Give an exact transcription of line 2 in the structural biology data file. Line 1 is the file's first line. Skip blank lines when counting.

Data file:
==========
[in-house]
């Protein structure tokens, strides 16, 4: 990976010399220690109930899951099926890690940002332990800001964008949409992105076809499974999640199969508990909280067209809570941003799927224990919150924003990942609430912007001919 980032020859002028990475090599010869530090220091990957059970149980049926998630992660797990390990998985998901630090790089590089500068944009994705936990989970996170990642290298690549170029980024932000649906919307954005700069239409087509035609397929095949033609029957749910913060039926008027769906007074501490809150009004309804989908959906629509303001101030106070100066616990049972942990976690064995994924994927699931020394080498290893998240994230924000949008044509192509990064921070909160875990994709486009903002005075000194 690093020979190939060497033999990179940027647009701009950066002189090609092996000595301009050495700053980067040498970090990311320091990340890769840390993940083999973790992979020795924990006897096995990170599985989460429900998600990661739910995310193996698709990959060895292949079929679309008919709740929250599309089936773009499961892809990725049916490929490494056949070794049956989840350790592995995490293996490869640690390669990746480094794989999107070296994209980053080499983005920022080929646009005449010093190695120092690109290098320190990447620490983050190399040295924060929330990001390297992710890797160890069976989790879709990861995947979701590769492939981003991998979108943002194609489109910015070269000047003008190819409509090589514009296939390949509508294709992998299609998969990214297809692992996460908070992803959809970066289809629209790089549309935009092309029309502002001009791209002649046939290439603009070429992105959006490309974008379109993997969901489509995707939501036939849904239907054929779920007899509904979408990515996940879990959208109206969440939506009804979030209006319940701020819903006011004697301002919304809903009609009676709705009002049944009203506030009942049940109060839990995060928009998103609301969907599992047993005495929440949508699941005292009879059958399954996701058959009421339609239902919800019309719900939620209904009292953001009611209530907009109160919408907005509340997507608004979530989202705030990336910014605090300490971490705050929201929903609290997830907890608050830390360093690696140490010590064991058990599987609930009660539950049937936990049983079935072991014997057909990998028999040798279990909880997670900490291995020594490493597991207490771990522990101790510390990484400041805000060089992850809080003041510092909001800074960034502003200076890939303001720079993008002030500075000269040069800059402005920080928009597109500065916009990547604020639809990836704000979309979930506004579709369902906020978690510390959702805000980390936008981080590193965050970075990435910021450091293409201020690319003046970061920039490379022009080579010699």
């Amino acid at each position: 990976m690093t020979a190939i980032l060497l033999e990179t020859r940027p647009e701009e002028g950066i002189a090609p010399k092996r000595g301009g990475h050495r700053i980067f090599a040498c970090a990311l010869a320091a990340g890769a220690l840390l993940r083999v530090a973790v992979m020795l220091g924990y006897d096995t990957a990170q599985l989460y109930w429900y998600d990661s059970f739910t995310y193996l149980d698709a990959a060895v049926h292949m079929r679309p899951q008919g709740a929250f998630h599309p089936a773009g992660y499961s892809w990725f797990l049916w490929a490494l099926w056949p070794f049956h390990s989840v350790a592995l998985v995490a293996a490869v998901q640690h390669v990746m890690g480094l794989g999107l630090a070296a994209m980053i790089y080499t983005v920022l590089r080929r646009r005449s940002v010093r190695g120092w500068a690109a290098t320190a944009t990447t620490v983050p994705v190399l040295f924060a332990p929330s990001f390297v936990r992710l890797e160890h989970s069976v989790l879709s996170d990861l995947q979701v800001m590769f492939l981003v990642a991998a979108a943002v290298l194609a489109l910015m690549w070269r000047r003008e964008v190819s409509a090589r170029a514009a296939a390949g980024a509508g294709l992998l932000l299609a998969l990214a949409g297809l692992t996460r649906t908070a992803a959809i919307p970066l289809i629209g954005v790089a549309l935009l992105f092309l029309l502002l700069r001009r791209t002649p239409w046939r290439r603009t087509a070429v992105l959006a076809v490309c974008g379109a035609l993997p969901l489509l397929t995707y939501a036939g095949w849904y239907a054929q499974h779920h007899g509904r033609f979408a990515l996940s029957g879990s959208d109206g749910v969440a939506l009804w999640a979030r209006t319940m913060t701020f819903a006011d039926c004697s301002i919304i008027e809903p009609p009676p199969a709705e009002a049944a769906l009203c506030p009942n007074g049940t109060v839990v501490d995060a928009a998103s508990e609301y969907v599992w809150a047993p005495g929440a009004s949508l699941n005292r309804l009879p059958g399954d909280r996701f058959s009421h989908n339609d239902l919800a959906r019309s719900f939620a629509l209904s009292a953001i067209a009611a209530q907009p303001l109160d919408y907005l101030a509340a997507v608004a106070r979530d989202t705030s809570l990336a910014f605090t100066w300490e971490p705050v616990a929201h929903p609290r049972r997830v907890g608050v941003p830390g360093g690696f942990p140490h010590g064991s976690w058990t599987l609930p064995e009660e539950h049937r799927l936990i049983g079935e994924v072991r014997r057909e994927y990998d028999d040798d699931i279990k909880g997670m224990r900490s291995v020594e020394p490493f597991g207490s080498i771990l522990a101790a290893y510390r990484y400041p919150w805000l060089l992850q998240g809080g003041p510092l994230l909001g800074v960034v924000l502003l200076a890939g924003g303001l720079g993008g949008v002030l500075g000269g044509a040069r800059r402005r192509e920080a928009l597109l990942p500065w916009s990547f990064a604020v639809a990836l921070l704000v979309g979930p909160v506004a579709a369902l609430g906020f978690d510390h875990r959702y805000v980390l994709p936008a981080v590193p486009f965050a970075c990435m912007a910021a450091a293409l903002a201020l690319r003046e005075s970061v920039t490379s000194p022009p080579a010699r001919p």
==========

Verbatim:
């Protein structure tokens, strides 16, 4: 990976010399220690109930899951099926890690940002332990800001964008949409992105076809499974999640199969508990909280067209809570941003799927224990919150924003990942609430912007001919 980032020859002028990475090599010869530090220091990957059970149980049926998630992660797990390990998985998901630090790089590089500068944009994705936990989970996170990642290298690549170029980024932000649906919307954005700069239409087509035609397929095949033609029957749910913060039926008027769906007074501490809150009004309804989908959906629509303001101030106070100066616990049972942990976690064995994924994927699931020394080498290893998240994230924000949008044509192509990064921070909160875990994709486009903002005075000194 690093020979190939060497033999990179940027647009701009950066002189090609092996000595301009050495700053980067040498970090990311320091990340890769840390993940083999973790992979020795924990006897096995990170599985989460429900998600990661739910995310193996698709990959060895292949079929679309008919709740929250599309089936773009499961892809990725049916490929490494056949070794049956989840350790592995995490293996490869640690390669990746480094794989999107070296994209980053080499983005920022080929646009005449010093190695120092690109290098320190990447620490983050190399040295924060929330990001390297992710890797160890069976989790879709990861995947979701590769492939981003991998979108943002194609489109910015070269000047003008190819409509090589514009296939390949509508294709992998299609998969990214297809692992996460908070992803959809970066289809629209790089549309935009092309029309502002001009791209002649046939290439603009070429992105959006490309974008379109993997969901489509995707939501036939849904239907054929779920007899509904979408990515996940879990959208109206969440939506009804979030209006319940701020819903006011004697301002919304809903009609009676709705009002049944009203506030009942049940109060839990995060928009998103609301969907599992047993005495929440949508699941005292009879059958399954996701058959009421339609239902919800019309719900939620209904009292953001009611209530907009109160919408907005509340997507608004979530989202705030990336910014605090300490971490705050929201929903609290997830907890608050830390360093690696140490010590064991058990599987609930009660539950049937936990049983079935072991014997057909990998028999040798279990909880997670900490291995020594490493597991207490771990522990101790510390990484400041805000060089992850809080003041510092909001800074960034502003200076890939303001720079993008002030500075000269040069800059402005920080928009597109500065916009990547604020639809990836704000979309979930506004579709369902906020978690510390959702805000980390936008981080590193965050970075990435910021450091293409201020690319003046970061920039490379022009080579010699």